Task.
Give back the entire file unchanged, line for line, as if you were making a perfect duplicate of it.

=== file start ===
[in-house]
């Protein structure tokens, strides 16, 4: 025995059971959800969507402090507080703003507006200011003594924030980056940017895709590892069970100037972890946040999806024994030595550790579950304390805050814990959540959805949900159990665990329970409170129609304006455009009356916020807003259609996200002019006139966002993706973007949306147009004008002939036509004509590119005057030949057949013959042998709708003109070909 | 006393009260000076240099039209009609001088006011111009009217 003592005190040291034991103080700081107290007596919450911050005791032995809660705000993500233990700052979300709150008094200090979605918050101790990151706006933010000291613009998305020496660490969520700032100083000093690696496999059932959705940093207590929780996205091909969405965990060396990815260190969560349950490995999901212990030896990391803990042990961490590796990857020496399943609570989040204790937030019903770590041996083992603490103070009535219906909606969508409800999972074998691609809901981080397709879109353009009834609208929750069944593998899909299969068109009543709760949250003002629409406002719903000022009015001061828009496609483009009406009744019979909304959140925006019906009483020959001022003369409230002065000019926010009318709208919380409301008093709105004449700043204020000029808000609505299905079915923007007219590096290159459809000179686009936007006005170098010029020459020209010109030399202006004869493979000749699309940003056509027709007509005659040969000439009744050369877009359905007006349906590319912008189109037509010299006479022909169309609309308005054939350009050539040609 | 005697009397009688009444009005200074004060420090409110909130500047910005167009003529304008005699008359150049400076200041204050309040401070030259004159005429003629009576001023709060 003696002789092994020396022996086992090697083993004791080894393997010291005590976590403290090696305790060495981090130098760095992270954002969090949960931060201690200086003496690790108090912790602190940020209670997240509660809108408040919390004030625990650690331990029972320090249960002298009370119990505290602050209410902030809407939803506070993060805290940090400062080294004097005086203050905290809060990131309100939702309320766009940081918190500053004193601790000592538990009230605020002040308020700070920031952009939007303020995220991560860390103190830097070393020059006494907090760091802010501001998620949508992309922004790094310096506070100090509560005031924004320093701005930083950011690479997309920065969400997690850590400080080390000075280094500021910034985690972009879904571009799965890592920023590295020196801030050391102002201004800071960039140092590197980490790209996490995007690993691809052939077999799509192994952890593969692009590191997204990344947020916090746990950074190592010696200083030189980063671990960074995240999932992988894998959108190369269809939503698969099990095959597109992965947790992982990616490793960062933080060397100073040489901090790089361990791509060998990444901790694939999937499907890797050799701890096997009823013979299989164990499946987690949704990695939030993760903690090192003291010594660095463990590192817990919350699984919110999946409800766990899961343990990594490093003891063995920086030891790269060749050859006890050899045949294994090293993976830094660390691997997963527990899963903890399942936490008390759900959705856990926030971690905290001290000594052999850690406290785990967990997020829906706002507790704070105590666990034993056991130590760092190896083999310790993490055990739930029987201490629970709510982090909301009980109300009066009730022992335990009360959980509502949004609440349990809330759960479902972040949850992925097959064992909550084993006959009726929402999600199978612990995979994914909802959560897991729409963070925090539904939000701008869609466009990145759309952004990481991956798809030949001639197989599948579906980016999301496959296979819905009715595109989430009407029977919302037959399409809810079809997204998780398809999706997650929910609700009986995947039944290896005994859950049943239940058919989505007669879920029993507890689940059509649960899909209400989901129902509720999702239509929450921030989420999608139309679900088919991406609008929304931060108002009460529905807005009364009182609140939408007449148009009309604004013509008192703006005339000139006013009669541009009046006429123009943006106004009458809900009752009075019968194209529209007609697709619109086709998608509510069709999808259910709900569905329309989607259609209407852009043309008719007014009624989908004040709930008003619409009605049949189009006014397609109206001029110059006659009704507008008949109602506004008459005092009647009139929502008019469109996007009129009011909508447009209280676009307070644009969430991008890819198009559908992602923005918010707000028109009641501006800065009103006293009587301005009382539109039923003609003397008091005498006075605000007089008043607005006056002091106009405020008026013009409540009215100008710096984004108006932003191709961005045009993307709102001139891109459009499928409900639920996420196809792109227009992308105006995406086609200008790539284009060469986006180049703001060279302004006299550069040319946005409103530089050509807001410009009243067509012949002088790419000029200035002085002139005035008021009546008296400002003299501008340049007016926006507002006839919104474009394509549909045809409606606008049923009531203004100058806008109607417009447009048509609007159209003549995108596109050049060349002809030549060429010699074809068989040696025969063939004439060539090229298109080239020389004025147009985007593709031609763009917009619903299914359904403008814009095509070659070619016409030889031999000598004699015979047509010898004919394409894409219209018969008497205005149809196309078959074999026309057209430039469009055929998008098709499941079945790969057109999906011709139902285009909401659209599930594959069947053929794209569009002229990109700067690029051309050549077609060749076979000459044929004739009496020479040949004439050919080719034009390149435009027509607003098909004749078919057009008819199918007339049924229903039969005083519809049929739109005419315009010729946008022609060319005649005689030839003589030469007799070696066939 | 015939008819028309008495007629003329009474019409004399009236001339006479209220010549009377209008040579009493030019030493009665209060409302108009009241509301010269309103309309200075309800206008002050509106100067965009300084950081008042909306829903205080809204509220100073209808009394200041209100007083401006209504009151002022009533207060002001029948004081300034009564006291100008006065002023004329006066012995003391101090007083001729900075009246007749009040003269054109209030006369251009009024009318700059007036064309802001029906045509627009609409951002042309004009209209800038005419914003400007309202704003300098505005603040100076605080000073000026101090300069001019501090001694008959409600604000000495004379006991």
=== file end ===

[in-house]
């Protein structure tokens, strides 16, 4: 025995059971959800969507402090507080703003507006200011003594924030980056940017895709590892069970100037972890946040999806024994030595550790579950304390805050814990959540959805949900159990665990329970409170129609304006455009009356916020807003259609996200002019006139966002993706973007949306147009004008002939036509004509590119005057030949057949013959042998709708003109070909 | 006393009260000076240099039209009609001088006011111009009217 003592005190040291034991103080700081107290007596919450911050005791032995809660705000993500233990700052979300709150008094200090979605918050101790990151706006933010000291613009998305020496660490969520700032100083000093690696496999059932959705940093207590929780996205091909969405965990060396990815260190969560349950490995999901212990030896990391803990042990961490590796990857020496399943609570989040204790937030019903770590041996083992603490103070009535219906909606969508409800999972074998691609809901981080397709879109353009009834609208929750069944593998899909299969068109009543709760949250003002629409406002719903000022009015001061828009496609483009009406009744019979909304959140925006019906009483020959001022003369409230002065000019926010009318709208919380409301008093709105004449700043204020000029808000609505299905079915923007007219590096290159459809000179686009936007006005170098010029020459020209010109030399202006004869493979000749699309940003056509027709007509005659040969000439009744050369877009359905007006349906590319912008189109037509010299006479022909169309609309308005054939350009050539040609 | 005697009397009688009444009005200074004060420090409110909130500047910005167009003529304008005699008359150049400076200041204050309040401070030259004159005429003629009576001023709060 003696002789092994020396022996086992090697083993004791080894393997010291005590976590403290090696305790060495981090130098760095992270954002969090949960931060201690200086003496690790108090912790602190940020209670997240509660809108408040919390004030625990650690331990029972320090249960002298009370119990505290602050209410902030809407939803506070993060805290940090400062080294004097005086203050905290809060990131309100939702309320766009940081918190500053004193601790000592538990009230605020002040308020700070920031952009939007303020995220991560860390103190830097070393020059006494907090760091802010501001998620949508992309922004790094310096506070100090509560005031924004320093701005930083950011690479997309920065969400997690850590400080080390000075280094500021910034985690972009879904571009799965890592920023590295020196801030050391102002201004800071960039140092590197980490790209996490995007690993691809052939077999799509192994952890593969692009590191997204990344947020916090746990950074190592010696200083030189980063671990960074995240999932992988894998959108190369269809939503698969099990095959597109992965947790992982990616490793960062933080060397100073040489901090790089361990791509060998990444901790694939999937499907890797050799701890096997009823013979299989164990499946987690949704990695939030993760903690090192003291010594660095463990590192817990919350699984919110999946409800766990899961343990990594490093003891063995920086030891790269060749050859006890050899045949294994090293993976830094660390691997997963527990899963903890399942936490008390759900959705856990926030971690905290001290000594052999850690406290785990967990997020829906706002507790704070105590666990034993056991130590760092190896083999310790993490055990739930029987201490629970709510982090909301009980109300009066009730022992335990009360959980509502949004609440349990809330759960479902972040949850992925097959064992909550084993006959009726929402999600199978612990995979994914909802959560897991729409963070925090539904939000701008869609466009990145759309952004990481991956798809030949001639197989599948579906980016999301496959296979819905009715595109989430009407029977919302037959399409809810079809997204998780398809999706997650929910609700009986995947039944290896005994859950049943239940058919989505007669879920029993507890689940059509649960899909209400989901129902509720999702239509929450921030989420999608139309679900088919991406609008929304931060108002009460529905807005009364009182609140939408007449148009009309604004013509008192703006005339000139006013009669541009009046006429123009943006106004009458809900009752009075019968194209529209007609697709619109086709998608509510069709999808259910709900569905329309989607259609209407852009043309008719007014009624989908004040709930008003619409009605049949189009006014397609109206001029110059006659009704507008008949109602506004008459005092009647009139929502008019469109996007009129009011909508447009209280676009307070644009969430991008890819198009559908992602923005918010707000028109009641501006800065009103006293009587301005009382539109039923003609003397008091005498006075605000007089008043607005006056002091106009405020008026013009409540009215100008710096984004108006932003191709961005045009993307709102001139891109459009499928409900639920996420196809792109227009992308105006995406086609200008790539284009060469986006180049703001060279302004006299550069040319946005409103530089050509807001410009009243067509012949002088790419000029200035002085002139005035008021009546008296400002003299501008340049007016926006507002006839919104474009394509549909045809409606606008049923009531203004100058806008109607417009447009048509609007159209003549995108596109050049060349002809030549060429010699074809068989040696025969063939004439060539090229298109080239020389004025147009985007593709031609763009917009619903299914359904403008814009095509070659070619016409030889031999000598004699015979047509010898004919394409894409219209018969008497205005149809196309078959074999026309057209430039469009055929998008098709499941079945790969057109999906011709139902285009909401659209599930594959069947053929794209569009002229990109700067690029051309050549077609060749076979000459044929004739009496020479040949004439050919080719034009390149435009027509607003098909004749078919057009008819199918007339049924229903039969005083519809049929739109005419315009010729946008022609060319005649005689030839003589030469007799070696066939 | 015939008819028309008495007629003329009474019409004399009236001339006479209220010549009377209008040579009493030019030493009665209060409302108009009241509301010269309103309309200075309800206008002050509106100067965009300084950081008042909306829903205080809204509220100073209808009394200041209100007083401006209504009151002022009533207060002001029948004081300034009564006291100008006065002023004329006066012995003391101090007083001729900075009246007749009040003269054109209030006369251009009024009318700059007036064309802001029906045509627009609409951002042309004009209209800038005419914003400007309202704003300098505005603040100076605080000073000026101090300069001019501090001694008959409600604000000495004379006991």